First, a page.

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Bengaluru hospitals to start ‘antibody cocktail’ therapy

Sakra World Hospital is also in the process of procuring the drugs and they expect its arrival in a few days.

Published: 29th May 2021 05:20 AM  |   Last Updated: 29th May 2021 05:20 AM   |  A+A-

covid antibody

For representational purposes (Express Illustrations)

Express News Service

BENGALURU: With the Drugs Controller General of India (DCGI) recently approving the use of monoclonal antibody therapy (antibody cocktail) for Covid-19 patients who are in home isolation and have mild to moderate symptoms, hospitals in Bengaluru are gearing up for its launch here. The therapy has so far been administered to one patient in Delhi.

Manipal Hospitals will start the therapy, which is a combination of two drugs --- Casirivimab and Imdevimab (powder reconstituted into solution) — 10 ml of each drug will be premixed and will be available in vial form. Also, the procedure does not require the patient to get admitted.

“The therapy, which is proven to be more effective than HCQ, Favipiravir and Ivermectin, produces resistance against SARS-COV-2 by acting against the spike protein and not allowing the virus to enter the lungs. It also prevents mutated virus from latching on to the body. We are developing a protocol so that it is not misused,” said Dr Satyanarayana Mysore, HoD and Consultant, Pulmonology, Lung Transplant Physician, Manipal Hospitals.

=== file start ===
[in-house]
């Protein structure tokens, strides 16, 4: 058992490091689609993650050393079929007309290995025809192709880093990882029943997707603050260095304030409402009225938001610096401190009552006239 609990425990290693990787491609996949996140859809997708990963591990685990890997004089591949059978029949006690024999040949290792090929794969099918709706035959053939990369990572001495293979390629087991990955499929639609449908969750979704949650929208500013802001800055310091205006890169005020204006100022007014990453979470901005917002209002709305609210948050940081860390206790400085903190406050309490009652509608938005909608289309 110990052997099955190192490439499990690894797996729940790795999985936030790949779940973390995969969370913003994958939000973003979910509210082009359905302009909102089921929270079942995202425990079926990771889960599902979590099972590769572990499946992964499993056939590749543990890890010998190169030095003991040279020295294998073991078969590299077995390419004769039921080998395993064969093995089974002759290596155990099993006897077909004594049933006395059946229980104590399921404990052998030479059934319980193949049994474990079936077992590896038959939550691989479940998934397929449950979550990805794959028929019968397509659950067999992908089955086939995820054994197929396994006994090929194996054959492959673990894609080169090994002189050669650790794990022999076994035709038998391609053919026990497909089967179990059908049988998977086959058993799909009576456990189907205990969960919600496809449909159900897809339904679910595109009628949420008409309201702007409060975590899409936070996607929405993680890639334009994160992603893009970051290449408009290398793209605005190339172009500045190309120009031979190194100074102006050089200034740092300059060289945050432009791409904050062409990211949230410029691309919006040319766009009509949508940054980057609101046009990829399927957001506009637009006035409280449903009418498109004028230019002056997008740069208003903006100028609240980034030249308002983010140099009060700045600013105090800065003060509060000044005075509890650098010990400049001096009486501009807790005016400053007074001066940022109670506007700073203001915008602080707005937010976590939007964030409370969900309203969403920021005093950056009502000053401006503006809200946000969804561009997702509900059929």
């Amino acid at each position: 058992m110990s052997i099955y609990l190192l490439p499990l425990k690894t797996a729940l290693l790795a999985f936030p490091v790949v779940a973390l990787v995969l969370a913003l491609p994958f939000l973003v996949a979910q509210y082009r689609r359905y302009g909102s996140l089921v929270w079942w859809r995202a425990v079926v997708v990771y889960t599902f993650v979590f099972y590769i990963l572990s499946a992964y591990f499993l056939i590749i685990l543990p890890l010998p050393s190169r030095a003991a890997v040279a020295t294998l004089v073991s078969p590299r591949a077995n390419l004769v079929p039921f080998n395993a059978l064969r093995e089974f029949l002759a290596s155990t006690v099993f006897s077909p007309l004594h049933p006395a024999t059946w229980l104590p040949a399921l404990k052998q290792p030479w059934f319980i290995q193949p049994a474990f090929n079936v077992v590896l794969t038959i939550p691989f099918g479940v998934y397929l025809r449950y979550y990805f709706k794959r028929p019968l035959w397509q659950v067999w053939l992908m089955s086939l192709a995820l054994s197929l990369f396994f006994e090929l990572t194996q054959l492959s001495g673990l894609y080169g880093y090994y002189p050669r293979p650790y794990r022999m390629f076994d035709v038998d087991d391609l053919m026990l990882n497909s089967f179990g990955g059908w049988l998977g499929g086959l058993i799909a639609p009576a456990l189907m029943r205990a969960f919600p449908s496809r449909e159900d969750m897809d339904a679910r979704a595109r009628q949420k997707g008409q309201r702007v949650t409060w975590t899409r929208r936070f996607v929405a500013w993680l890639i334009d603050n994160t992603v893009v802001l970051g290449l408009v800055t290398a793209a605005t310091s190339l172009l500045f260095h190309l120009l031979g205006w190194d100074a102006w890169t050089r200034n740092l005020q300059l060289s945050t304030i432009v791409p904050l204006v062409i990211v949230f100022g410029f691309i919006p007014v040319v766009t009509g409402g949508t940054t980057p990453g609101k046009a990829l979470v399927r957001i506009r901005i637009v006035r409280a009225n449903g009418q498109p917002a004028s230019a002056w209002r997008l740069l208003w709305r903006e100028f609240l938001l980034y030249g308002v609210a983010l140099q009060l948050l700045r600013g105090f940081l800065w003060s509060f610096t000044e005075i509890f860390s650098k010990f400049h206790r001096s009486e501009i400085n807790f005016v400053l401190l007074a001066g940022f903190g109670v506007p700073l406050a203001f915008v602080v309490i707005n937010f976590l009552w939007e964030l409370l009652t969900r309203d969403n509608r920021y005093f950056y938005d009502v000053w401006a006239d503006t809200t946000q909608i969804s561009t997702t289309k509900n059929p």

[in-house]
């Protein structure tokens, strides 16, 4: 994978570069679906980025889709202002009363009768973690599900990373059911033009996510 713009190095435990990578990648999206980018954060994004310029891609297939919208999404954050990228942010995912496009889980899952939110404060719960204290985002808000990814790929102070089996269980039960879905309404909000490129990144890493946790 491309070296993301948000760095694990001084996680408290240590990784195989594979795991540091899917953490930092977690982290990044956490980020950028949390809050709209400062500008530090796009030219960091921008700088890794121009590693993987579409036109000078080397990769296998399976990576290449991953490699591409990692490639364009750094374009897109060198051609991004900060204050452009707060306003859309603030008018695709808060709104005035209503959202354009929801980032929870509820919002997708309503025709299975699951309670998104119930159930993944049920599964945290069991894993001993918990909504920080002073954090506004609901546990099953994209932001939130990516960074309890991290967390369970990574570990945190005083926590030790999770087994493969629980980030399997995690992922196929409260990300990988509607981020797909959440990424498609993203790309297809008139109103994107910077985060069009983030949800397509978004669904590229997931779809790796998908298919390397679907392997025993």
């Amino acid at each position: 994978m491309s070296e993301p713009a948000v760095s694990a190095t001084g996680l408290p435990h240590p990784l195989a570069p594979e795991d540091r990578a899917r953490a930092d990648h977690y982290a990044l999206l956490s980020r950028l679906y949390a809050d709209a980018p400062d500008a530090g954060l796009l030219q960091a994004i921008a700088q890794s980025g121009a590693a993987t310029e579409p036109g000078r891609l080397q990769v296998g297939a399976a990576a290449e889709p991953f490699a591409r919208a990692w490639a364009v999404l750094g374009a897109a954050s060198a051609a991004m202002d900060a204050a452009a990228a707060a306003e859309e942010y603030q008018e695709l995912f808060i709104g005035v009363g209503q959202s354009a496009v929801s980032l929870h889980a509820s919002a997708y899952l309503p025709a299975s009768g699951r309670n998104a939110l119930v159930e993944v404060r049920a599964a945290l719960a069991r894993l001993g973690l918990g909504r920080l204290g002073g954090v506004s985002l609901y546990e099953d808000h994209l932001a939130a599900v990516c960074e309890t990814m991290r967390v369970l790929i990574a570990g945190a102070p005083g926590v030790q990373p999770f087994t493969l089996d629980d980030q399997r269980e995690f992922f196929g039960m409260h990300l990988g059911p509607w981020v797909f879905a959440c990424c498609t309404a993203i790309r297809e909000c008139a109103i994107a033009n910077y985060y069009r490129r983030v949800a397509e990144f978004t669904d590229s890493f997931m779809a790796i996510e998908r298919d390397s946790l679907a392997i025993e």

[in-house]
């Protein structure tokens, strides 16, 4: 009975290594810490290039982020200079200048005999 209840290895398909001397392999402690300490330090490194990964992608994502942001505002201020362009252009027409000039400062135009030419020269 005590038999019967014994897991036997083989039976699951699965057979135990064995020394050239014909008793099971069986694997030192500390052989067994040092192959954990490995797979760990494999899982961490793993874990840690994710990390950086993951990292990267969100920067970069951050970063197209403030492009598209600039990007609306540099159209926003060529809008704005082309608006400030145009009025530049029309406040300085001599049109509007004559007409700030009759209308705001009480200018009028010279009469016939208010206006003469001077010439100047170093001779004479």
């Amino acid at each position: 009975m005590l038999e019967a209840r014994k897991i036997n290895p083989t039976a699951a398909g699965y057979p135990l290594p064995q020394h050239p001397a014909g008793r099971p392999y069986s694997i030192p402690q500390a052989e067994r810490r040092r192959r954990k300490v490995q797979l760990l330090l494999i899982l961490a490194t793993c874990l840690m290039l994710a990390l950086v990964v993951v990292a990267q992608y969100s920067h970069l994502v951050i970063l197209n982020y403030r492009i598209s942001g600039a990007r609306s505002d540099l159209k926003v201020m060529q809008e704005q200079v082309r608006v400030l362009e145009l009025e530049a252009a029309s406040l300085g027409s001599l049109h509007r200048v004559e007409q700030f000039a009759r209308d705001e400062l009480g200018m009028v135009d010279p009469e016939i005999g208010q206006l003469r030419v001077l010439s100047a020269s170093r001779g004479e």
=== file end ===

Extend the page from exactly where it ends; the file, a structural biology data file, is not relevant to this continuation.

Sakra World Hospital is also in the process of procuring the drugs and they expect its arrival in a few days.“The therapy was granted emergency use authorisation in India a couple of days ago. Named REGN-COV2, the drug is projected to reduce hospitalisation by 70%. Case selection is important and judicious use should be assured,” said Dr Sachin Kumar, senior consultant, Pulmonology and Critical Care Medicine, Sakra World Hospital

“The drug can be used in very specific cases, especially in people at a high risk of progression to severe disease. This could be a potential game changer...but is expensive. Other combinations exist, but at present, are unavailable in India,” said Dr Prakash Doraiswamy, senior consultant, Critical Care and Anaesthesiology, Aster CMI Hospital.

“As long as we find the right patients, there is no reason why we cannot use it. However, each dose costs Rs 1.2 lakh. There is no data to support that it can be used in patients who are critical and on ventilators. There have been side effects such as nausea and a severe allergic reaction called Anaphylaxis during treatment,” Dr Doraiswamy added. 



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